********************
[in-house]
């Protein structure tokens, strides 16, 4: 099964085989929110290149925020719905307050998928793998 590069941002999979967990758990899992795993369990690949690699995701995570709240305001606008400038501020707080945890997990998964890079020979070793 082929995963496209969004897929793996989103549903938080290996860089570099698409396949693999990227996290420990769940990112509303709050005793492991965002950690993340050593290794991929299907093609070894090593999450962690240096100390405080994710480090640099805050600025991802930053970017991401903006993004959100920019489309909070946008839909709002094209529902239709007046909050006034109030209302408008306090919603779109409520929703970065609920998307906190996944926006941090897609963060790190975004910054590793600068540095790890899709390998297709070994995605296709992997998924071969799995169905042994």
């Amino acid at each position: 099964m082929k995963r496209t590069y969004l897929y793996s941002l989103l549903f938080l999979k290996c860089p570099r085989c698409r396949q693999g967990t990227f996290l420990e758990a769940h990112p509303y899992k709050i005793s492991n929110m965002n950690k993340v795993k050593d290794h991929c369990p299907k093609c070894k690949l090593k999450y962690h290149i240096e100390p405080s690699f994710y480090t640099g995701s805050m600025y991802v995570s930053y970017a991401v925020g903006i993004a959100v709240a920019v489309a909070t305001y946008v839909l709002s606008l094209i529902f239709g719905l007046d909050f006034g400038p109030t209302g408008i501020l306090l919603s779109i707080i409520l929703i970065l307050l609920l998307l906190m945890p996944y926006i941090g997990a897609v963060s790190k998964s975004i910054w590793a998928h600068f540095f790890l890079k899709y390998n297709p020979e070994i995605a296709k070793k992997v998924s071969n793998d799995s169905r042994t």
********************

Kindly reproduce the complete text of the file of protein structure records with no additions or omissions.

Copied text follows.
[in-house]
């Protein structure tokens, strides 16, 4: 099964085989929110290149925020719905307050998928793998 590069941002999979967990758990899992795993369990690949690699995701995570709240305001606008400038501020707080945890997990998964890079020979070793 082929995963496209969004897929793996989103549903938080290996860089570099698409396949693999990227996290420990769940990112509303709050005793492991965002950690993340050593290794991929299907093609070894090593999450962690240096100390405080994710480090640099805050600025991802930053970017991401903006993004959100920019489309909070946008839909709002094209529902239709007046909050006034109030209302408008306090919603779109409520929703970065609920998307906190996944926006941090897609963060790190975004910054590793600068540095790890899709390998297709070994995605296709992997998924071969799995169905042994």
């Amino acid at each position: 099964m082929k995963r496209t590069y969004l897929y793996s941002l989103l549903f938080l999979k290996c860089p570099r085989c698409r396949q693999g967990t990227f996290l420990e758990a769940h990112p509303y899992k709050i005793s492991n929110m965002n950690k993340v795993k050593d290794h991929c369990p299907k093609c070894k690949l090593k999450y962690h290149i240096e100390p405080s690699f994710y480090t640099g995701s805050m600025y991802v995570s930053y970017a991401v925020g903006i993004a959100v709240a920019v489309a909070t305001y946008v839909l709002s606008l094209i529902f239709g719905l007046d909050f006034g400038p109030t209302g408008i501020l306090l919603s779109i707080i409520l929703i970065l307050l609920l998307l906190m945890p996944y926006i941090g997990a897609v963060s790190k998964s975004i910054w590793a998928h600068f540095f790890l890079k899709y390998n297709p020979e070994i995605a296709k070793k992997v998924s071969n793998d799995s169905r042994t």